MY MOTHER’S HEART ATTACK

May 8, 2019
My mother had a heart attack a few months ago because the hospital didn’t take her pre-heart attack symptoms seriously enough. My mother didn’t know what other tests to ask for to conclusively determine what was going on. This actually happens to a lot of women. I would like to take the opportunity to:
1. Bring to everyone’s attention the signs and symptoms of heart attacks. Note: They do NOT always include chest pain or shortness of breath! And ECGs (aka EKGs) are NOT always conclusive.
2. Encourage everyone to be their own advocate. If you feel there’s something wrong, demand care. Do not allow yourself to be released from care until you are taken care of. If you need to, search for your symptoms online, research the types of tests that could be done, and ask about them.
Below are:
– Sign and Symptoms of  Heart Attack
– My mother’s story
– Article on woman misdiagnosed as having acid reflux
a. Signs and Symptoms of Heart Attacks. 
Note: People sometimes have similar symptoms to the flu,  or acid reflux, and are misdiagnosed accordingly. Women having heart attacks are often told they’re “you’re just tired” or “you’re just anxious” or “take an antacid”.
 ANY of the signs below, NOT necessarily along with chest pain, can be a sign of a heart attack.
If you have any of these signs, call 9-1-1 and get to a hospital right away.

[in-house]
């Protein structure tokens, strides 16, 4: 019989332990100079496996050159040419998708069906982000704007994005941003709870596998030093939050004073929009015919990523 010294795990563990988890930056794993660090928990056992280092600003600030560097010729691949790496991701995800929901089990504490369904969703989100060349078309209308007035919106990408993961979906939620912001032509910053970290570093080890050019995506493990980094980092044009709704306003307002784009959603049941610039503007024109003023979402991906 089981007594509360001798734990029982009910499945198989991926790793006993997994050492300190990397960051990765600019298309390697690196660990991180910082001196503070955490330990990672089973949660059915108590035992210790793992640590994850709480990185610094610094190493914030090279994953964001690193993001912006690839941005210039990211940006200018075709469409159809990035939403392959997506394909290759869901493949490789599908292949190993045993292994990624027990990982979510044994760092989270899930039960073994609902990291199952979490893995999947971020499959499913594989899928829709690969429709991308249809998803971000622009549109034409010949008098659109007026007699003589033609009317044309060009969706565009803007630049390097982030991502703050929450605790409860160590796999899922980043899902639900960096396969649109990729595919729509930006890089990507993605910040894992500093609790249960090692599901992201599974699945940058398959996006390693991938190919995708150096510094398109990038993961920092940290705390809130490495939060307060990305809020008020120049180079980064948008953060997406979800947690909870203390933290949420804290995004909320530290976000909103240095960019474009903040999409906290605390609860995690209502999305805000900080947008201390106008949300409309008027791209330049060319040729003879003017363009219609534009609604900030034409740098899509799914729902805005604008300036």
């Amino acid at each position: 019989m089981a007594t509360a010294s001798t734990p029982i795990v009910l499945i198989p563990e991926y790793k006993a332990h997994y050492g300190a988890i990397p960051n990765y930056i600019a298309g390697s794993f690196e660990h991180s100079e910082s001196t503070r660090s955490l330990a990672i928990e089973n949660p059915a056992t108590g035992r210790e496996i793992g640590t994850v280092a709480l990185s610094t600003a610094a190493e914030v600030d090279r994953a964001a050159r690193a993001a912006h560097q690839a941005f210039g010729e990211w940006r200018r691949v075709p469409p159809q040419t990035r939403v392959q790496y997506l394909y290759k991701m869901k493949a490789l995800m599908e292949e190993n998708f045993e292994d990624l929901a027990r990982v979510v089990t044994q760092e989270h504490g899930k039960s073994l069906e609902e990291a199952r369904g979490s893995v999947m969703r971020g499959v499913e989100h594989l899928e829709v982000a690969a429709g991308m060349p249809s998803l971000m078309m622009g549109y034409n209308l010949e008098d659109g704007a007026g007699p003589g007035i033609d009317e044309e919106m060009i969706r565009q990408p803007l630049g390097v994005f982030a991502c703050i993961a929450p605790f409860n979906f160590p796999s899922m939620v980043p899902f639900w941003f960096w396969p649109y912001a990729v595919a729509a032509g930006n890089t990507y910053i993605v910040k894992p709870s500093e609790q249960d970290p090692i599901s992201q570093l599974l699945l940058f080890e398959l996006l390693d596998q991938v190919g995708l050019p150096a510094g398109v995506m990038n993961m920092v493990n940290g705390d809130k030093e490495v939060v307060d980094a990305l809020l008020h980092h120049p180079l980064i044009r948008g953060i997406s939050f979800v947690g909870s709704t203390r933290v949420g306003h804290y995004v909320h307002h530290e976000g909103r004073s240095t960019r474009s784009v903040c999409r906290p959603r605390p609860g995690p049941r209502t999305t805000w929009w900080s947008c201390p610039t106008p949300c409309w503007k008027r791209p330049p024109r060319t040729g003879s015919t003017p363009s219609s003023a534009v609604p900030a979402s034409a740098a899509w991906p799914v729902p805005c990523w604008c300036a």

1. Uncomfortable pressure, squeezing, fullness or pain in the center of your chest. It lasts more than a few minutes, or goes away and comes back.
  2. Pain or discomfort in one or both arms, the back, neck, jaw or stomach.
  3. Shortness of breath with or without chest discomfort.
  4. Other signs such as breaking out in a cold sweat, nausea or lightheadedness.
  5. As with men, women’s most common heart attack symptom is chest pain or discomfort. But women are somewhat more likely than men to experience some of the other common symptoms, particularly shortness of breath, nausea/vomiting and back or jaw pain.
b. My mother’s story:
Roz Guttman here to tell you of my recent heart attack. The reason I am writing this is that I feel women should be aware that we are quite different from men. Our survival rate is different (not so successful in that area, sorry to say), our symptoms are different and as I heard on the radio yesterday, and as I experienced personally, women are not necessarily given the same attention that men receive.
 
So here we go:
 
A few weeks ago on a Thursday evening I started feeling weakness in both arms. Weird.  The next day along with the weakness I felt tightness in my jaw.  These symptoms were infrequent and for the most part I felt fine.  Shabbos morning I told my husband David that I wouldn’t be going to shul, that I needed to sleep, that I was feeling funny again, but to please mention my symptoms to our cardiologist friend, Stan, in shul.
 
David woke me up at 10:30am to say that Stan was downstairs and wanted to ask me a few questions – when did I start feeling this way, what were my symptoms, etc. He insisted that I go to the hospital to be checked out, that it could be nothing but to act on the side of caution.  The ambulance came – took my blood pressure and a cardiogram – all was good but a trip to the hospital would be playing it safe.  So off I went.